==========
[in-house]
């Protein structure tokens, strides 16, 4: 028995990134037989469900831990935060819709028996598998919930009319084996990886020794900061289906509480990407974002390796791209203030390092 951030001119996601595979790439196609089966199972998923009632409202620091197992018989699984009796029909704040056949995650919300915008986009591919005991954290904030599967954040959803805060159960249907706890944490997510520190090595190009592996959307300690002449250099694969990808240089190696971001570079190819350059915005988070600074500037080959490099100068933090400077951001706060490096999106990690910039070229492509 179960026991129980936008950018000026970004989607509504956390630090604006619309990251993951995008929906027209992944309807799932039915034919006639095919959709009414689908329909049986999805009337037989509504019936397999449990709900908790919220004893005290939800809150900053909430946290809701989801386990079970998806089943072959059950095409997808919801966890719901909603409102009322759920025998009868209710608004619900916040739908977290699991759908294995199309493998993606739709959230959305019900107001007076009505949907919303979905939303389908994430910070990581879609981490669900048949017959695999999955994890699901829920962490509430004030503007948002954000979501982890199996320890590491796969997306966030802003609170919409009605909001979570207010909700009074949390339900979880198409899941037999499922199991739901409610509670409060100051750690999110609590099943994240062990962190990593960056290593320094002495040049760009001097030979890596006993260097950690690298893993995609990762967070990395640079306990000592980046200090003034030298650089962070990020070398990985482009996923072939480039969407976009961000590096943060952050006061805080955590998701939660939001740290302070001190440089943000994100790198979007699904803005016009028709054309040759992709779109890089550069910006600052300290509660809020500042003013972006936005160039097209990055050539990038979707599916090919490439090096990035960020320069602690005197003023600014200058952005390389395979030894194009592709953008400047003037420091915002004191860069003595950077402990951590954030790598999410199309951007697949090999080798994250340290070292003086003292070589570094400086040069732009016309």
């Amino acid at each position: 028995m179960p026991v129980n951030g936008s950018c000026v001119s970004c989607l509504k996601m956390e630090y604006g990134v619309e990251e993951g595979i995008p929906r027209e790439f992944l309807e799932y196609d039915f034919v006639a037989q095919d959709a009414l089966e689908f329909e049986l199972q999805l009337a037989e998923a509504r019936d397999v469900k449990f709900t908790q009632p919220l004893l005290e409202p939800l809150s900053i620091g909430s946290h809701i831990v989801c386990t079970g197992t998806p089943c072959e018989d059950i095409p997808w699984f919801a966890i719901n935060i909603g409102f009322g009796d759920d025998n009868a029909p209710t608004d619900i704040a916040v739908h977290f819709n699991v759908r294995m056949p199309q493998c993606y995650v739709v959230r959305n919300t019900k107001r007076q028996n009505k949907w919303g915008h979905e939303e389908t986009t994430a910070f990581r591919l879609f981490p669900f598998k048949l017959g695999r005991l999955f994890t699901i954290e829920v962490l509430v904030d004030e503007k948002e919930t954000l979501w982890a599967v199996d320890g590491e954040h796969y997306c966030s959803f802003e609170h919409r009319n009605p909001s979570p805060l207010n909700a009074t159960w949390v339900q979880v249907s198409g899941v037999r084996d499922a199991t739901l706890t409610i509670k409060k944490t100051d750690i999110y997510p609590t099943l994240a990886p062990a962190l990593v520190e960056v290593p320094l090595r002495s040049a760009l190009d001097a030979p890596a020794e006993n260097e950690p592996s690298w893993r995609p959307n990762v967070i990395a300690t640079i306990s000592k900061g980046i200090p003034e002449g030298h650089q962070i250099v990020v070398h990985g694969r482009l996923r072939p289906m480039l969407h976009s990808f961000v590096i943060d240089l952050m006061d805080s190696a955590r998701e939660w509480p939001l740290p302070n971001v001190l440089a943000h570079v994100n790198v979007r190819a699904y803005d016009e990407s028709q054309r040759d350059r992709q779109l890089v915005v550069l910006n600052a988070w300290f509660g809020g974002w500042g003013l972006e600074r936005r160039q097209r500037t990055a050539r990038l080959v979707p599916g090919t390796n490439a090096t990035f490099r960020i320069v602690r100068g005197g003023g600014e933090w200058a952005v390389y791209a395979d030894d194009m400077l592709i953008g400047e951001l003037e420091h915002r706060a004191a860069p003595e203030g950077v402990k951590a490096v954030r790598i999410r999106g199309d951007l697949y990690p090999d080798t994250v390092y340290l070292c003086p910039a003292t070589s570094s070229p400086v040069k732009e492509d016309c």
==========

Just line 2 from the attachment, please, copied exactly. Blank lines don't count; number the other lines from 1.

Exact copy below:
């Protein structure tokens, strides 16, 4: 028995990134037989469900831990935060819709028996598998919930009319084996990886020794900061289906509480990407974002390796791209203030390092 951030001119996601595979790439196609089966199972998923009632409202620091197992018989699984009796029909704040056949995650919300915008986009591919005991954290904030599967954040959803805060159960249907706890944490997510520190090595190009592996959307300690002449250099694969990808240089190696971001570079190819350059915005988070600074500037080959490099100068933090400077951001706060490096999106990690910039070229492509 179960026991129980936008950018000026970004989607509504956390630090604006619309990251993951995008929906027209992944309807799932039915034919006639095919959709009414689908329909049986999805009337037989509504019936397999449990709900908790919220004893005290939800809150900053909430946290809701989801386990079970998806089943072959059950095409997808919801966890719901909603409102009322759920025998009868209710608004619900916040739908977290699991759908294995199309493998993606739709959230959305019900107001007076009505949907919303979905939303389908994430910070990581879609981490669900048949017959695999999955994890699901829920962490509430004030503007948002954000979501982890199996320890590491796969997306966030802003609170919409009605909001979570207010909700009074949390339900979880198409899941037999499922199991739901409610509670409060100051750690999110609590099943994240062990962190990593960056290593320094002495040049760009001097030979890596006993260097950690690298893993995609990762967070990395640079306990000592980046200090003034030298650089962070990020070398990985482009996923072939480039969407976009961000590096943060952050006061805080955590998701939660939001740290302070001190440089943000994100790198979007699904803005016009028709054309040759992709779109890089550069910006600052300290509660809020500042003013972006936005160039097209990055050539990038979707599916090919490439090096990035960020320069602690005197003023600014200058952005390389395979030894194009592709953008400047003037420091915002004191860069003595950077402990951590954030790598999410199309951007697949090999080798994250340290070292003086003292070589570094400086040069732009016309």